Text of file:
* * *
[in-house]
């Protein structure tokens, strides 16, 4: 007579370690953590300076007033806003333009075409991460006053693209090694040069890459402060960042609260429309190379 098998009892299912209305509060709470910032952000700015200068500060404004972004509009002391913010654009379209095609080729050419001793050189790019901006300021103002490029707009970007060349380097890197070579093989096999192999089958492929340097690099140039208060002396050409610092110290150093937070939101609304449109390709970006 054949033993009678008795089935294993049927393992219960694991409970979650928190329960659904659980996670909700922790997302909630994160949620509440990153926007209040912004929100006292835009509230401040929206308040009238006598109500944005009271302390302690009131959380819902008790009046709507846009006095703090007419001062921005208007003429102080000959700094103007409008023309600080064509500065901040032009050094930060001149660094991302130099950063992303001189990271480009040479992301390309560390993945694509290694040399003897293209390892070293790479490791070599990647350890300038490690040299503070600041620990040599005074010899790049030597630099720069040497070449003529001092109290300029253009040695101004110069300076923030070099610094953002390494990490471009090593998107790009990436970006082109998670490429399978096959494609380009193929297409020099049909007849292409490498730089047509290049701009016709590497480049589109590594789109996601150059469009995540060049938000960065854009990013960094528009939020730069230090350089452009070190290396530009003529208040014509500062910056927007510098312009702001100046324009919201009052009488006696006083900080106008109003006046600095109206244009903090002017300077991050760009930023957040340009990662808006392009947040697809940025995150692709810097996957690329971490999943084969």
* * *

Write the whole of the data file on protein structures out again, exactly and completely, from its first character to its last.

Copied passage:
[in-house]
């Protein structure tokens, strides 16, 4: 007579370690953590300076007033806003333009075409991460006053693209090694040069890459402060960042609260429309190379 098998009892299912209305509060709470910032952000700015200068500060404004972004509009002391913010654009379209095609080729050419001793050189790019901006300021103002490029707009970007060349380097890197070579093989096999192999089958492929340097690099140039208060002396050409610092110290150093937070939101609304449109390709970006 054949033993009678008795089935294993049927393992219960694991409970979650928190329960659904659980996670909700922790997302909630994160949620509440990153926007209040912004929100006292835009509230401040929206308040009238006598109500944005009271302390302690009131959380819902008790009046709507846009006095703090007419001062921005208007003429102080000959700094103007409008023309600080064509500065901040032009050094930060001149660094991302130099950063992303001189990271480009040479992301390309560390993945694509290694040399003897293209390892070293790479490791070599990647350890300038490690040299503070600041620990040599005074010899790049030597630099720069040497070449003529001092109290300029253009040695101004110069300076923030070099610094953002390494990490471009090593998107790009990436970006082109998670490429399978096959494609380009193929297409020099049909007849292409490498730089047509290049701009016709590497480049589109590594789109996601150059469009995540060049938000960065854009990013960094528009939020730069230090350089452009070190290396530009003529208040014509500062910056927007510098312009702001100046324009919201009052009488006696006083900080106008109003006046600095109206244009903090002017300077991050760009930023957040340009990662808006392009947040697809940025995150692709810097996957690329971490999943084969």